The Power of Constituent Voice: The Rhode Island Homeless Bill of Rights
John Joyce, the author of the Rhode Island Homeless Bill of Rights Law, passed away in February of 2013. Scarcely a day goes by when I don't miss my good friend, colleague, and kindred spirit. Since we recently marked the year anniversary of his passing, thoughts of him intrude several times each day.
The Rhode Island Homeless Advocacy Project (RIHAP), which was founded by John as an organization lead by and run by people currently experiencing homeless and those that had formerly experienced homelessness in a peer-to-peer advocacy model, was the lead organization on the Rhode Island Homeless Bill of Rights. My organization, the Rhode Island Coalition for the Homeless (RICH), was honored to work alongside RIHAP and lend our capacity and expertise to the effort.
The journey we collaboratively made to pass Rhode Island’s law was a demonstration of the power of constituent voice in the socio-political process. It was also a validation of what it means to join with constituents experiencing homelessness on comprehensive advocacy efforts.
When the bill became law, I was surprised to see some colleagues across the country react to this accomplishment as a misguided or misplaced effort. Some wrote that we should instead be focusing on funding or creating housing for individuals and families experiencing homelessness. To them my response was and is: “We were…and we are!”
Moreover, I have asked colleagues who drew that conclusion the following question: “Don't you think there is value in doing both? Can’t we work to protect the civil rights and to prevent discrimination against our constituents experiencing homelessness while working toward more affordable and permanent supportive housing policies and funding?”
Indeed, at RICH we don't see the two as mutually exclusive for one simple reason…they aren't.
Our support – as an organization – for passage of the Homeless Bill of Rights in Rhode Island was seen as a commitment and dedication to what our constituents experiencing homelessness said was the most important need to be addressed in Rhode Island’s 2012 legislative session. And they most definitely noticed that commitment and dedication.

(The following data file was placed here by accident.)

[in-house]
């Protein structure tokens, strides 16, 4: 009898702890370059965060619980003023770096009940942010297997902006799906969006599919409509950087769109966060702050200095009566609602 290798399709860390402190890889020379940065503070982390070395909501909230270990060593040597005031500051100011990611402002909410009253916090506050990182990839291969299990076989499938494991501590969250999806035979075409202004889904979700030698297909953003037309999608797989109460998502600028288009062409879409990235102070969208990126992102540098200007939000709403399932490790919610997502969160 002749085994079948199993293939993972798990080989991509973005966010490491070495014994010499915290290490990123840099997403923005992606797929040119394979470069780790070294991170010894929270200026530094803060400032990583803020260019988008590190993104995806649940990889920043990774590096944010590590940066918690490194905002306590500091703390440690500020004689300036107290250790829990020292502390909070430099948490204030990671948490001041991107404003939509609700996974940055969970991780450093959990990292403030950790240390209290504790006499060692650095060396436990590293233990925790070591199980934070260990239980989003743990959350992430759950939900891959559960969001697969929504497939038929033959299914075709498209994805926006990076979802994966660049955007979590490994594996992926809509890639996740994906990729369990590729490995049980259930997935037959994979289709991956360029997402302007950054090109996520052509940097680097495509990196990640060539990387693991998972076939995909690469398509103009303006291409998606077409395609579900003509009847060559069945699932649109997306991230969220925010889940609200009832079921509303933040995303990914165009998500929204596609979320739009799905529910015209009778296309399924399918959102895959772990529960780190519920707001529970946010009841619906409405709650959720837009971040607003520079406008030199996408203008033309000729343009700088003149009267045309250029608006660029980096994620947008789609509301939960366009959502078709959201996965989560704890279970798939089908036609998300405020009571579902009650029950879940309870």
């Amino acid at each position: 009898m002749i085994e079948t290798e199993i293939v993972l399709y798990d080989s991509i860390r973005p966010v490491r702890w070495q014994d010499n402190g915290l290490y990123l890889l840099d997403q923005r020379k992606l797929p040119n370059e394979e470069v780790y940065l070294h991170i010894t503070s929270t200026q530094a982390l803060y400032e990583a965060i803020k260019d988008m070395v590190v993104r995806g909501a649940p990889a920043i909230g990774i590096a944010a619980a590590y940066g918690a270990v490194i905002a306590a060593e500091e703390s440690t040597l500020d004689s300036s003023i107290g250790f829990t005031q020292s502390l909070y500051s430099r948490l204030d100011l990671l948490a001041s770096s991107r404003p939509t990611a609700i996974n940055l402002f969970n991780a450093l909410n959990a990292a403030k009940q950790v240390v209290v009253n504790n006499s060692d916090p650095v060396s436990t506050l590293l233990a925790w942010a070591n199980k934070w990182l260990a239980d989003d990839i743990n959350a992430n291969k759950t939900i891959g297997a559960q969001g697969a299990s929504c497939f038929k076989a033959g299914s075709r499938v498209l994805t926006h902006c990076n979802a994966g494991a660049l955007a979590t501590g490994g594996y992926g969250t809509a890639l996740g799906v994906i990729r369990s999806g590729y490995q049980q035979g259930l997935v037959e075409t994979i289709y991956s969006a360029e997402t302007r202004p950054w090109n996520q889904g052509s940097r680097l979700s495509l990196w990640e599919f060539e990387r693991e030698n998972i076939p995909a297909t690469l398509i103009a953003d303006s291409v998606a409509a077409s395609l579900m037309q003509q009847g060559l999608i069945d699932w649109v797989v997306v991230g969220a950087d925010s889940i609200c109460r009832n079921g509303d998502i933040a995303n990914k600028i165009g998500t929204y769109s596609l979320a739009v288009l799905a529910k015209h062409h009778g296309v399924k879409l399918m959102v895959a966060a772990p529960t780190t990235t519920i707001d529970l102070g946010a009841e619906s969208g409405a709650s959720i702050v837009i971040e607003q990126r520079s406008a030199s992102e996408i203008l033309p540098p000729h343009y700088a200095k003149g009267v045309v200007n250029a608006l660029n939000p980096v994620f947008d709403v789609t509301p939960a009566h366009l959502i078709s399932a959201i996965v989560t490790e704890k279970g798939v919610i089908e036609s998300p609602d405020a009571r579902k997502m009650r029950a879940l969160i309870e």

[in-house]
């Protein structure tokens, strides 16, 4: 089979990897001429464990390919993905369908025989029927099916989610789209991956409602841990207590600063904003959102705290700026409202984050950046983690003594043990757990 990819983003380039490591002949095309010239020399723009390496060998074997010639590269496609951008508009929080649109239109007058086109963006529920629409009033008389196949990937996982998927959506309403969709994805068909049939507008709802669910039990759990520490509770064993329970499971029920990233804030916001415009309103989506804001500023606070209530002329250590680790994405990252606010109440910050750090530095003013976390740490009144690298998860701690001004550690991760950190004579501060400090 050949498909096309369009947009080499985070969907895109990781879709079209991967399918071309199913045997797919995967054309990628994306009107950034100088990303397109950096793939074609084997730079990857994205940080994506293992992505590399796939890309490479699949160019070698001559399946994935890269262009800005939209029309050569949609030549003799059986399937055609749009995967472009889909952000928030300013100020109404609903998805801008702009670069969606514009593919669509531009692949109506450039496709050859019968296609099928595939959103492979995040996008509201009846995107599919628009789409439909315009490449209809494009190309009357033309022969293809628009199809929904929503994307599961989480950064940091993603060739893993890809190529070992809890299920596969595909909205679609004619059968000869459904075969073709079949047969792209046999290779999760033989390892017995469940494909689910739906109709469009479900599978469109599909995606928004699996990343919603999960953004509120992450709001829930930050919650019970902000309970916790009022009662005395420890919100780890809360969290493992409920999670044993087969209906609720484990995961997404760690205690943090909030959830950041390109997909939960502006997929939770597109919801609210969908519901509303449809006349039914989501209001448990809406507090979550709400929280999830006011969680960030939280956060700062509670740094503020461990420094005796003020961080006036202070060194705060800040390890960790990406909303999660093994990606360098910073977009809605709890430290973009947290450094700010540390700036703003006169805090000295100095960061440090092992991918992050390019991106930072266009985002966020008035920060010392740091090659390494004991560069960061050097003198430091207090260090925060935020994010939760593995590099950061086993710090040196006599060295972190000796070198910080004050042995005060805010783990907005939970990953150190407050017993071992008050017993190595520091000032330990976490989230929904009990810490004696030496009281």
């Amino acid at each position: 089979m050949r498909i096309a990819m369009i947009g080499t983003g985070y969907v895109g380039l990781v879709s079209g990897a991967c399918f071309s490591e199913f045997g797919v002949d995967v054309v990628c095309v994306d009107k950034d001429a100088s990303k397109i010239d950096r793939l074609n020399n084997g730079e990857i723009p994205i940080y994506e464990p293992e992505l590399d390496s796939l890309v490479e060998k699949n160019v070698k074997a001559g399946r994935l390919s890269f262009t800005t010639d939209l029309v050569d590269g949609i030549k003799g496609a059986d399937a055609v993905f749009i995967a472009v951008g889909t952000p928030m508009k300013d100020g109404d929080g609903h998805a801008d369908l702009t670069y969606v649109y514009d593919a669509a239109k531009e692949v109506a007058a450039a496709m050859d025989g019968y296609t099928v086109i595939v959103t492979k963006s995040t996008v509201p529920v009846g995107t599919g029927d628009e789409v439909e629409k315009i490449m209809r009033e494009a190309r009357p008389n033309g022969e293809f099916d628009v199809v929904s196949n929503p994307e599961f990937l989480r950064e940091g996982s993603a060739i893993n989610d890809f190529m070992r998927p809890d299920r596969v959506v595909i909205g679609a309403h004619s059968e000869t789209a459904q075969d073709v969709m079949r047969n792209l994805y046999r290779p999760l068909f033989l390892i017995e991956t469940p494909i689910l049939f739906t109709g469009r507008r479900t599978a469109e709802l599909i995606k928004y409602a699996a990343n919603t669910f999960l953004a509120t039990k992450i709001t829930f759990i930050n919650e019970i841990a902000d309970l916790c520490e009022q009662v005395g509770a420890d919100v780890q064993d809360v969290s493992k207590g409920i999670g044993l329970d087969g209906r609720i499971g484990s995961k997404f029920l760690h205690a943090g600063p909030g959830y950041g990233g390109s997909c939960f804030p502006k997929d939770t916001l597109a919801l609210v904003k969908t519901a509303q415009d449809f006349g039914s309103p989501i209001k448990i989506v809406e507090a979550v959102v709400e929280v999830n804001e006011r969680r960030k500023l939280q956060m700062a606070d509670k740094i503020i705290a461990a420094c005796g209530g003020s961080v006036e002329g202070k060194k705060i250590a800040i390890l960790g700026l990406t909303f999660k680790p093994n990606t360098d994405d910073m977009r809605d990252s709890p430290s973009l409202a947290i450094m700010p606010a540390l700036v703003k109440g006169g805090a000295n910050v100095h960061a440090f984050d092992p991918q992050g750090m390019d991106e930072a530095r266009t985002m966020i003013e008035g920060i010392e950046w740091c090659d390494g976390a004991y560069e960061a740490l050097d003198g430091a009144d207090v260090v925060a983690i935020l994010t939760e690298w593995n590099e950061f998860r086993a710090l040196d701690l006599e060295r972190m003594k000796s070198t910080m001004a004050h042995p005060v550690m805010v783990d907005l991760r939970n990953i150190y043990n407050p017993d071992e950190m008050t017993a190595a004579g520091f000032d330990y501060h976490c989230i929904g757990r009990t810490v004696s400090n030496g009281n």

Furthermore, by highlighting their experiences with discrimination in our community, we all learned much more about what it is like for people experiencing homelessness in Rhode Island…much of that knowledge is uncomfortable to sit with and unsavory to acknowledge.
Advocates, service providers, legislators, and the general public all had to reconcile the truth of the homeless experience with their own conscience. One benefit was the passage of the first law in the nation to protect our constituents from certain discriminatory practices. We celebrated its passage because these protections can make real differences in the lives of our constituents. Yet, having the law on the books was not the only benefit.
The Homeless Bill of Rights Law provided advocates with a vehicle to uncover and expose what homelessness in our state is really all about. It has heightened the awareness of the issue among elected officials in the administration and in our General Assembly.
To be sure, much work remains to be done. At RICH we employ a movement building approach to our work. We seek to achieve change campaign by campaign and learn from and build upon the success of each previous effort. Looking back, the Homeless Bill of Rights campaign clearly marked an increase in the attention homelessness and affordable housing now get among decision-makers in our state.
John Joyce and his fellow advocates in the communities experiencing homelessness have taught us and held us accountable to our work by demanding that we focus on the most important stakeholder we have…our constituents. For that I am eternally grateful to him. And I offer my thoughts as a reminder, or validation, to my colleagues working to end homelessness. In John’s memory, let us clearly remember for whom we do our work.
Jim Ryczek joined the RI Coalition for the Homeless as its 3rd Executive Director in February of 2006. Since then, he has broadened the Coalition’s programs to include strategic communications as well as more expansive grassroots organizing and public policy advocacy. He is a founding member of the 1070 Partnership, an unprecedented professional collaboration among the affordable housing advocacy organizations in Rhode Island.
Prior to his position at RICH, Jim was Director of Field Education at the RI College, School of Social Work. He has also worked at The Miriam Hospital as a clinical social worker with Project Bridge, a nationally recognized Federal demonstration project through the Health Resources and Services Administration. As a professional social worker, he has worked with populations affected by homelessness, HIV/AIDS, substance abuse, mental illness, incarceration, disability, and economic issues related to poverty and oppression.